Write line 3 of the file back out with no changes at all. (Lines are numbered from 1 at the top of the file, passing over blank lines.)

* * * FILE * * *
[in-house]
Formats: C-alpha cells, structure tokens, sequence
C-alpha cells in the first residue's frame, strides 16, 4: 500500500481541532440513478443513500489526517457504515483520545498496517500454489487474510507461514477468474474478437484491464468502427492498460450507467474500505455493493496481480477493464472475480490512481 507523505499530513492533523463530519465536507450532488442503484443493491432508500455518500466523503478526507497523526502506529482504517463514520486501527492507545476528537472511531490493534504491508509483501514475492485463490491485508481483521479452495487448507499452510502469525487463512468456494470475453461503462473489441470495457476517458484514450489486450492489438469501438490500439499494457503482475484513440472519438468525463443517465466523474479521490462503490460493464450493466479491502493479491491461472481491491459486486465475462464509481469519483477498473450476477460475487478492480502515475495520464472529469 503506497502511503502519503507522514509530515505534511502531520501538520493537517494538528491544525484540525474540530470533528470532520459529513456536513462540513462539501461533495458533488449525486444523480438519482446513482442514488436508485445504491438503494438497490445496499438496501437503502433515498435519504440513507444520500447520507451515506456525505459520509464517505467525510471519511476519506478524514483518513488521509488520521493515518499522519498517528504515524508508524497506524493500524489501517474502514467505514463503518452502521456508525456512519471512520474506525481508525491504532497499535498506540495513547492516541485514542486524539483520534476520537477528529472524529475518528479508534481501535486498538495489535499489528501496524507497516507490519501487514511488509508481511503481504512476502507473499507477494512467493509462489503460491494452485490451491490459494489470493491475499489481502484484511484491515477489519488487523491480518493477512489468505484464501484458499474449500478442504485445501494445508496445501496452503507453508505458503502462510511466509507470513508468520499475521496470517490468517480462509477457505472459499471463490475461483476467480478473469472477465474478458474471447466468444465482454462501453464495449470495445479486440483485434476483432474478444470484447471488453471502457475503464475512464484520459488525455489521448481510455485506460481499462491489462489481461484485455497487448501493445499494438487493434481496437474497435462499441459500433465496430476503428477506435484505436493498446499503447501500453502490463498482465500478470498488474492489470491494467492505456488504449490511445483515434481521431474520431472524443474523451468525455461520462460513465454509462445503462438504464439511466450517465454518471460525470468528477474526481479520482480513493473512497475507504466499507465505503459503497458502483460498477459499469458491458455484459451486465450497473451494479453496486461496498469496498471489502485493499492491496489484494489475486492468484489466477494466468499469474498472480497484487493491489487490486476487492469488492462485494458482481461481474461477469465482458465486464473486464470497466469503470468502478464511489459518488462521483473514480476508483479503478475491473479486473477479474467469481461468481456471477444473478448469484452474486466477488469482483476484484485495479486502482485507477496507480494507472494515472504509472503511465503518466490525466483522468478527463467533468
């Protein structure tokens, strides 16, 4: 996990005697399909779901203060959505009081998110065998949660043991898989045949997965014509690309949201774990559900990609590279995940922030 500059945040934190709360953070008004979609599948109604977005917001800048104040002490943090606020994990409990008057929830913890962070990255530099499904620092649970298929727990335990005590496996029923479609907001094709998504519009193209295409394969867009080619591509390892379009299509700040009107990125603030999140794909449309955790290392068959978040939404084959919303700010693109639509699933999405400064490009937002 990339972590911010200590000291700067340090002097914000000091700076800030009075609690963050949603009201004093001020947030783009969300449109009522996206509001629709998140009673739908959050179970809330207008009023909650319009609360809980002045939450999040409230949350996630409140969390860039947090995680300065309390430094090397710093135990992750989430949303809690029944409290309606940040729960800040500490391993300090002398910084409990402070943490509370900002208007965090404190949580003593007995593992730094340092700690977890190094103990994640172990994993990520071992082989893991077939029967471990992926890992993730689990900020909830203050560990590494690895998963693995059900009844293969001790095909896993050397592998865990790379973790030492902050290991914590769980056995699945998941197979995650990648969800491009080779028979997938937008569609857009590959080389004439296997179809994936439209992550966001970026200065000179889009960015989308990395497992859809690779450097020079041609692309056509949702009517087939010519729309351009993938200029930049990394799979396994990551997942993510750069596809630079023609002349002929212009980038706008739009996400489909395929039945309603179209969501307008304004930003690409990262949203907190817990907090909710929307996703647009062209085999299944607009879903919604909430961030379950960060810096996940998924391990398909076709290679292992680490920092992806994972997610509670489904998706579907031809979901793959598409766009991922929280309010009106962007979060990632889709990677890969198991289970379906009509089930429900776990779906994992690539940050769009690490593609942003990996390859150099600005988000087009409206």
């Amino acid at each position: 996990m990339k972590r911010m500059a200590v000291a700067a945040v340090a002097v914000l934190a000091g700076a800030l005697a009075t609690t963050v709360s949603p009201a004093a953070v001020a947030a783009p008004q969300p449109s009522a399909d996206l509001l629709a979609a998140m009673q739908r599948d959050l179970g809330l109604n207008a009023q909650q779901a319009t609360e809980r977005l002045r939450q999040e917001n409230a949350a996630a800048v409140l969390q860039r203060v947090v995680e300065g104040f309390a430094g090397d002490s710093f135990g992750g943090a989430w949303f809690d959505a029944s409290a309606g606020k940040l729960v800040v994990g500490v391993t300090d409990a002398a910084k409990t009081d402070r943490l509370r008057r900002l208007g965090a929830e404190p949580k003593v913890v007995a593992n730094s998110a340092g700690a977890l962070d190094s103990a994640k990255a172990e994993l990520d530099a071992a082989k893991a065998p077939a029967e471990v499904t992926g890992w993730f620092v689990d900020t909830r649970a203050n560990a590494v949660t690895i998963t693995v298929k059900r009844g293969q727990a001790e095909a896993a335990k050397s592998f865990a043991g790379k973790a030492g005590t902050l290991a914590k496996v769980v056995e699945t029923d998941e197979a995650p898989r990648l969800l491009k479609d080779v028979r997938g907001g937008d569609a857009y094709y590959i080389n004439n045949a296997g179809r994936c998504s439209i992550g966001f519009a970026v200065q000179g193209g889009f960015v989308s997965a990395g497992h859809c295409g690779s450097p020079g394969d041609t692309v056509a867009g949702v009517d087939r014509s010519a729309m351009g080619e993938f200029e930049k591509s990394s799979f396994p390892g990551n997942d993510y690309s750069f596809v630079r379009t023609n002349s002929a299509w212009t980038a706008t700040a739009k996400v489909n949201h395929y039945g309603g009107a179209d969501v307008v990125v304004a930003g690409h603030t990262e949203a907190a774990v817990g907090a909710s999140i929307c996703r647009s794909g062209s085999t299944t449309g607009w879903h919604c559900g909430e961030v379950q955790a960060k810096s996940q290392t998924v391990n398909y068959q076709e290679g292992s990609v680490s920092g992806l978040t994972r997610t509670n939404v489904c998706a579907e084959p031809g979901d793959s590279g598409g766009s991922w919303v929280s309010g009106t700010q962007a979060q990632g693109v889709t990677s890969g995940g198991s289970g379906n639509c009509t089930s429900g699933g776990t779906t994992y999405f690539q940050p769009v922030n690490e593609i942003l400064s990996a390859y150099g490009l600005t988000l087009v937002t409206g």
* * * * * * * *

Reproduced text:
C-alpha cells in the first residue's frame, strides 16, 4: 500500500481541532440513478443513500489526517457504515483520545498496517500454489487474510507461514477468474474478437484491464468502427492498460450507467474500505455493493496481480477493464472475480490512481 507523505499530513492533523463530519465536507450532488442503484443493491432508500455518500466523503478526507497523526502506529482504517463514520486501527492507545476528537472511531490493534504491508509483501514475492485463490491485508481483521479452495487448507499452510502469525487463512468456494470475453461503462473489441470495457476517458484514450489486450492489438469501438490500439499494457503482475484513440472519438468525463443517465466523474479521490462503490460493464450493466479491502493479491491461472481491491459486486465475462464509481469519483477498473450476477460475487478492480502515475495520464472529469 503506497502511503502519503507522514509530515505534511502531520501538520493537517494538528491544525484540525474540530470533528470532520459529513456536513462540513462539501461533495458533488449525486444523480438519482446513482442514488436508485445504491438503494438497490445496499438496501437503502433515498435519504440513507444520500447520507451515506456525505459520509464517505467525510471519511476519506478524514483518513488521509488520521493515518499522519498517528504515524508508524497506524493500524489501517474502514467505514463503518452502521456508525456512519471512520474506525481508525491504532497499535498506540495513547492516541485514542486524539483520534476520537477528529472524529475518528479508534481501535486498538495489535499489528501496524507497516507490519501487514511488509508481511503481504512476502507473499507477494512467493509462489503460491494452485490451491490459494489470493491475499489481502484484511484491515477489519488487523491480518493477512489468505484464501484458499474449500478442504485445501494445508496445501496452503507453508505458503502462510511466509507470513508468520499475521496470517490468517480462509477457505472459499471463490475461483476467480478473469472477465474478458474471447466468444465482454462501453464495449470495445479486440483485434476483432474478444470484447471488453471502457475503464475512464484520459488525455489521448481510455485506460481499462491489462489481461484485455497487448501493445499494438487493434481496437474497435462499441459500433465496430476503428477506435484505436493498446499503447501500453502490463498482465500478470498488474492489470491494467492505456488504449490511445483515434481521431474520431472524443474523451468525455461520462460513465454509462445503462438504464439511466450517465454518471460525470468528477474526481479520482480513493473512497475507504466499507465505503459503497458502483460498477459499469458491458455484459451486465450497473451494479453496486461496498469496498471489502485493499492491496489484494489475486492468484489466477494466468499469474498472480497484487493491489487490486476487492469488492462485494458482481461481474461477469465482458465486464473486464470497466469503470468502478464511489459518488462521483473514480476508483479503478475491473479486473477479474467469481461468481456471477444473478448469484452474486466477488469482483476484484485495479486502482485507477496507480494507472494515472504509472503511465503518466490525466483522468478527463467533468